At the School of Engineering’s Diversity, Equity, and Inclusion Colloquium, the NASA engineer and astronaut shared advice on how to thrive as a professional
Leland Melvin likes to joke about his career trajectory: “I did what every former NFL player does—they go work for NASA, right?”
Maybe not, but that path made sense for Melvin. With an undergraduate degree in chemistry, he was drafted out of college to play football with the Detroit Lions and the Dallas Cowboys.
During training camp, he pursued postgraduate studies in engineering. Then, sidelined by an injury, Melvin left the NFL, earned a master’s degree, and clinched a job at NASA building temperature and hydrogen sensors for aerospace vehicles. Later, he worked as an astronaut on board the space shuttle Atlantis.
Melvin’s joke raises a serious point—entrenched stereotypes make people feel surprised to hear that a Black football player is also an accomplished engineer and astronaut.
During a talk he gave for the Tufts School of Engineering’s Spring 2022 Diversity, Equity, and Inclusion Colloquium Series, Melvin reflected upon that point and the stereotypes. He also discussed his formative years, including describing key moments that allowed him to flourish, and he offered advice for aspiring engineers: “Have that fire, that grit, that determination, that resilience … but make sure you have people around you that give you belief [in yourself] when you don't have it.”
Tufts President Anthony Monaco introduced Melvin, noting that his 2017 memoir Chasing Space and his frequent public talks have been “inspiring audiences across the globe to follow their passions, forge their own paths, and pursue careers in STEM fields.”
Scheduled to take place in person, on campus, Melvin’s talk was moved to a virtual setting when a snowstorm interrupted plans for the event. Here are four key takeaways from the colloquium.
The best solutions come from the most diverse teams. As a field, engineering must strive to build teams made up of many different perspectives, Melvin said. “I think it’s really important, as we look at solving problems as engineers, that we bring all of the diversity—not just color, but I mean diversity of mindset, of experiences… that we bring all these things into play.”
“As you go on your journey to become astronauts or whatever you desire to be,” he told the audience, “bring all of [your unique] flavor, that culture, all that sauce—whatever you have—into the solution process, because it makes the solution even better.”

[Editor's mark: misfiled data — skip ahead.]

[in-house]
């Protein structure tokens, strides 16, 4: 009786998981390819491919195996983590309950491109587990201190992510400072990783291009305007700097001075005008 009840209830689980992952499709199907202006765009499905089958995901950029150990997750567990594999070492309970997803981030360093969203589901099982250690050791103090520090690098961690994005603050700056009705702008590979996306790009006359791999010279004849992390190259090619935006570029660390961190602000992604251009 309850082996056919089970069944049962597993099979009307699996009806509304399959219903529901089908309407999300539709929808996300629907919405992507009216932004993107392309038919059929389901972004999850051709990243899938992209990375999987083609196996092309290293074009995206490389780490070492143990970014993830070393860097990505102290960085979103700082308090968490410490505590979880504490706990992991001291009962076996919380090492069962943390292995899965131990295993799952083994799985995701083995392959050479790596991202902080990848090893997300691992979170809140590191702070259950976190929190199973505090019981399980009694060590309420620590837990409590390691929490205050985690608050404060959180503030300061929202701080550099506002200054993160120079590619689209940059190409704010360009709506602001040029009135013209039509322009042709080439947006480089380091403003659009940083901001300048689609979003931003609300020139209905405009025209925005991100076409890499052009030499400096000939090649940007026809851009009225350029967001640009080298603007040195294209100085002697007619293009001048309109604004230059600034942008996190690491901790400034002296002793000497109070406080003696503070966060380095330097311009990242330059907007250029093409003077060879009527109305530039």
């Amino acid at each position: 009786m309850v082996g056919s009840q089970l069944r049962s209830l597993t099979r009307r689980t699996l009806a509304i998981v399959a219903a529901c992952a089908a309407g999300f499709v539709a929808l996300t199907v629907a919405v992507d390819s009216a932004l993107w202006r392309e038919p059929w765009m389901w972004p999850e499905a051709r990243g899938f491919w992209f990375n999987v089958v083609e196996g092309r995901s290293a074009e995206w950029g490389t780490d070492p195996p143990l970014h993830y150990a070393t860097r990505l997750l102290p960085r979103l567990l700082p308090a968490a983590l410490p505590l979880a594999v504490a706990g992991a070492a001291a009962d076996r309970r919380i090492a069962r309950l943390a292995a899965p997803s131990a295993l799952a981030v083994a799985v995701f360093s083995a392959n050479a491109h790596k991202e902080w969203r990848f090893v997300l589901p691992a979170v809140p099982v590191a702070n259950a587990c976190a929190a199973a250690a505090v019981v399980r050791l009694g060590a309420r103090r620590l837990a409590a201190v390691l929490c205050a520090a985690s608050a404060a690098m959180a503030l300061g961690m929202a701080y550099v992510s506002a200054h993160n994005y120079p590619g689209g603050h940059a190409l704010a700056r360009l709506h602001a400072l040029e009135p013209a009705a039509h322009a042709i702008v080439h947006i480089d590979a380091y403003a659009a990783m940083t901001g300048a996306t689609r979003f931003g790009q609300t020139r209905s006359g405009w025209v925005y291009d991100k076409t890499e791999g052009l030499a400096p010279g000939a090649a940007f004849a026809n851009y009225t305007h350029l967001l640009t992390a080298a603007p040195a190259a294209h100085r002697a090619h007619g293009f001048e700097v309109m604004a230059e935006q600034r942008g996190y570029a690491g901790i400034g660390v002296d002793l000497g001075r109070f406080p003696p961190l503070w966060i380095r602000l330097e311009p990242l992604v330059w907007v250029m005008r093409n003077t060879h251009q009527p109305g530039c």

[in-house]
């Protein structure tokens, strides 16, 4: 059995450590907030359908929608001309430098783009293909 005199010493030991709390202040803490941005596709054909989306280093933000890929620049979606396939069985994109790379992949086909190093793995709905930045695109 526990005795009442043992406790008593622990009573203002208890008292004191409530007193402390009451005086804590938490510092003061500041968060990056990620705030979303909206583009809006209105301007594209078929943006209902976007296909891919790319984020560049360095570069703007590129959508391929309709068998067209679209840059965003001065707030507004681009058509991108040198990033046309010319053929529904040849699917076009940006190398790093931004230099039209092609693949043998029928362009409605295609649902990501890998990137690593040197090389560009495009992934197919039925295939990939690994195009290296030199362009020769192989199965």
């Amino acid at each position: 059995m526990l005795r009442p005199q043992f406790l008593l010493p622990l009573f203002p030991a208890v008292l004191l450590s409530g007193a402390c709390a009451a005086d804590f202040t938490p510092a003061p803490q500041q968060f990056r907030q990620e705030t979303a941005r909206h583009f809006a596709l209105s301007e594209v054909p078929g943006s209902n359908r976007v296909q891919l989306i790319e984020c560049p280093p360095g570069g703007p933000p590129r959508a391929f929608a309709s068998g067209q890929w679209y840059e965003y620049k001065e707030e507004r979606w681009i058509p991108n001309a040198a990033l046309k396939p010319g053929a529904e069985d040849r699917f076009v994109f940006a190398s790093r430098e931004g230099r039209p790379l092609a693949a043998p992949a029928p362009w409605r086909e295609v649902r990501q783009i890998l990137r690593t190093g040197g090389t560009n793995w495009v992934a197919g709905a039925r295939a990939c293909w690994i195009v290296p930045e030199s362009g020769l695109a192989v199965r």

Find your Man (or Woman) in the Yellow Hat. Melvin harkened back to his childhood, when he loved reading books from the renowned children’s series Curious George. George had one thing in addition to curiosity, Melvin said: “He also had the Man in the Yellow Hat, who had his back. No matter what happened, no matter what trouble he got in, he always had that Man in the Yellow Hat. Who is your Man (or Woman) in the Yellow Hat at Tufts University? Who is that person there to help you on your journey when you don't think you can do it?”
Melvin’s own yellow-hat wearers believed in him when he didn’t believe in himself, he said. He included among these his high school football coach, a former head of NASA, and a NASA surgeon. Without the coach, Melvin would have quit before proving himself and earning a full college scholarship. Without his colleagues, who helped him overcome an on-the-job injury that left him partially deaf, Melvin would never have made it to space.
Listen to everyone. When the February 2003 Space Shuttle Columbia disaster occurred, Melvin was working in NASA’s education department. The Columbia crew were friends and colleagues of his, and their loss was deeply personal to him.
What struck Melvin most about the event was the fact that it was preventable. There had been “an engineer who actually said, ‘I think I saw something,’” when a piece of foam broke off during the shuttle’s launch, endangering its re-entry. If others had listened to the engineer, Melvin suggested, the mission might have been aborted in time. The lesson? “As you go through your engineering journey, make sure that you listen to every single person. Listen to everyone, because that little bit of information might be the key to you solving the problem.”
Find a way to see things differently. For Melvin, working with a diverse crew aboard the International Space Station (ISS) was a life-changing experience, because it allowed him to see humanity as interconnected.
As an example, Melvin recalled sharing a meal with the others on his team on board the ISS. That team comprised one African-American astronaut and an Asian-American astronaut; astronauts from France, Germany, and Russia; and the first female commander of a space shuttle.
As the shuttle flew over Melvin’s hometown of Lynchburg, Virginia, and then over Paris and close to Moscow, Melvin was struck by the thought of his and his colleagues’ families all eating different meals in different places, at the same time that their team was eating in space.
A new perspective suddenly clicked into place. It was “the overview effect,” he explained, “where the brain cognitively shifts and changes the way you see yourself and how you fit, not just into the world, but into the planet, into the universe. And it changes you. It fundamentally changes you.”
That perspective has shaped all of his work and decision making since.